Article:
These are all identification devices, but what about something, equally biometric, that might actively do something as complicated as decrypt text or data and create passcodes? Something the size of your hand that requires no batteries or power connection and is completely mobile. Well, today there’s a team of engineers working on a most unusual version of this, and the basic device is complete and already rolled out. It’s your hand, and what it can do with a wave before their hardware and programming is decrypt messages and data and make very secure passkeys.
On Monday, April 13, 2021, a team of engineers in China published a research paper with the rather detailed title “Human hand as a powerless and multiplexed infrared light source for information decryption and complex signal generation.” It appeared in the journal Proceedings of the National Academy of Sciences of the United States of America (PNAS).
In simple terms, the team has found ways to use the human hand as a remote control over encryption and decryption, and for generating complex signals. It does this not by holding another device, but by directing, at sensors, the infrared (IR) light that the human hand naturally generates. The “multiplexed” reference in the title refers to the team’s research into the use of all four digits and thumb as individual sources of that light, and the complex signal generation they’re designing for the digits is a little like sign language using specific gestures for numbers and instructions.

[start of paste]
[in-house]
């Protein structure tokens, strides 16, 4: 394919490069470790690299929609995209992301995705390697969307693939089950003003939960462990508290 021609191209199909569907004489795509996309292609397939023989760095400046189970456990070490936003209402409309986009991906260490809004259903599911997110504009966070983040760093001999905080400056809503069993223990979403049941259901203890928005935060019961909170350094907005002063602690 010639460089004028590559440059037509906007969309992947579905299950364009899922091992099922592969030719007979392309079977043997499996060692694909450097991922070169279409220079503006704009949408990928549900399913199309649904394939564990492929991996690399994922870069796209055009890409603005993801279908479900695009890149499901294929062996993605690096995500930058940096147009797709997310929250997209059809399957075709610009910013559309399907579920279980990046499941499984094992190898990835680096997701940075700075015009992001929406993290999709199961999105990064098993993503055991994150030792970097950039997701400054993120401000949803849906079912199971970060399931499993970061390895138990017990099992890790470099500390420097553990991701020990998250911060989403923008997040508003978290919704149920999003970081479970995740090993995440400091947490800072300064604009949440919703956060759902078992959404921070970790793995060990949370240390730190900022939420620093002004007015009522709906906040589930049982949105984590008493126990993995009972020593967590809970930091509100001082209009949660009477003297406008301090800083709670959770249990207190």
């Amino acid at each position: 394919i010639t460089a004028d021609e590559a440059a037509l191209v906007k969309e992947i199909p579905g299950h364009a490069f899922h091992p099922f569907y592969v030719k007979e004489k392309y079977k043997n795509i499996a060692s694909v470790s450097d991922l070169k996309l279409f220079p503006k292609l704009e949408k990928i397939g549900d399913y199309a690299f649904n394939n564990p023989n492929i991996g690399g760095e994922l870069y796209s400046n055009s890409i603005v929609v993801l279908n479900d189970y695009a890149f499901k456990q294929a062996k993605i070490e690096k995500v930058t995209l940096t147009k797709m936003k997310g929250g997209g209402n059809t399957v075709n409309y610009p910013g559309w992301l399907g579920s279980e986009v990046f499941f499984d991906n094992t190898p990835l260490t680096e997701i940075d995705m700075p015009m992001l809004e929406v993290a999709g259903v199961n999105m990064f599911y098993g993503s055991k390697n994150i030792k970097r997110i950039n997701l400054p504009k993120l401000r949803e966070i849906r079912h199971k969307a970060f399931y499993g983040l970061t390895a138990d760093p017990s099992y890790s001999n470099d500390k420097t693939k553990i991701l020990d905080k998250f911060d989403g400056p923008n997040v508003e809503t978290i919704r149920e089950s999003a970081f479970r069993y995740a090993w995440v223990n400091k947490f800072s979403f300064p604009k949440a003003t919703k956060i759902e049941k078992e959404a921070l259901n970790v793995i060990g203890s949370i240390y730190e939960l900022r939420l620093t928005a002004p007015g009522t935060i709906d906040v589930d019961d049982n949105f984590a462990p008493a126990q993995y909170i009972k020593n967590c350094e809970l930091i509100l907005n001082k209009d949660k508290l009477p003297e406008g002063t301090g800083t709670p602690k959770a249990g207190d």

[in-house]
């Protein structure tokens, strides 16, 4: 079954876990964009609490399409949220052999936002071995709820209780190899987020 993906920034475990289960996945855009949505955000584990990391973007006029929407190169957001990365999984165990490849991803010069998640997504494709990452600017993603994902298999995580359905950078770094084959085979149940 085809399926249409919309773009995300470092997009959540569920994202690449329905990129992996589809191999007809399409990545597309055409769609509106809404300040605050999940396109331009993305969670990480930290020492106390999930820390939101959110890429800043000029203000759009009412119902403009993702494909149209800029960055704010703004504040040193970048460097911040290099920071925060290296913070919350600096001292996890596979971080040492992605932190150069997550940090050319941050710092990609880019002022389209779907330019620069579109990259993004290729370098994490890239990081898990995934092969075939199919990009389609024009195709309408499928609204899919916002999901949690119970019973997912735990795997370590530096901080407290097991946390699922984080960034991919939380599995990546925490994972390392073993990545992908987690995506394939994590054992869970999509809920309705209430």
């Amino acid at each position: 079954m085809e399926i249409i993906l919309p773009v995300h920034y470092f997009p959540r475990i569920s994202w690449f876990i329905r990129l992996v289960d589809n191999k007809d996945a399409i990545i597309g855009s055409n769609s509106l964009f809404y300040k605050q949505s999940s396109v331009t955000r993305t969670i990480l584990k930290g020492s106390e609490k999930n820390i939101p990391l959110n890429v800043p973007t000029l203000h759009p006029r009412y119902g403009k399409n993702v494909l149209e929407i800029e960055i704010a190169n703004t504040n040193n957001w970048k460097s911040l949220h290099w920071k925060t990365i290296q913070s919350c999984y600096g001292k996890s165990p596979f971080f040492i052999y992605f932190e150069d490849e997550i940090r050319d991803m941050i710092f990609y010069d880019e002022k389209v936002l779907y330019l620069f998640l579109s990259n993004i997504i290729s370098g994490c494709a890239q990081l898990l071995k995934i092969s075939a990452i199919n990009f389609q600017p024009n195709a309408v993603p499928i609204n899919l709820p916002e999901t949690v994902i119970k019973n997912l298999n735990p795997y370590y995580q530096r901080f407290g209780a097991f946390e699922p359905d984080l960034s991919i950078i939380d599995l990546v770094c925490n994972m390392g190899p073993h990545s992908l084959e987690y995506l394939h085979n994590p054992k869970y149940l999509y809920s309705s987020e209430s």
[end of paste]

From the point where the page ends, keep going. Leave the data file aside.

There are many advantages for using your hand to control these functions. They can be safely used to direct decryption and create passwords because they’re as unique as your fingerprints are. They’re always with you, and they don’t require any kind of extraneous power source. As an interface for integration with intelligent machine, they’re ideal. But what sort of light are you able to get from just your hands?
Click to enlarge.
(A) An IR image of a human hand. (B) Radiation spectra of a hand and the ambient temperature. (C) The simulated mapping of the irradiance of the hand in the plane perpendicular to the hand. (D) Illustration of using a hand as a single light source and a multiplexed light source. Images courtesy PNAS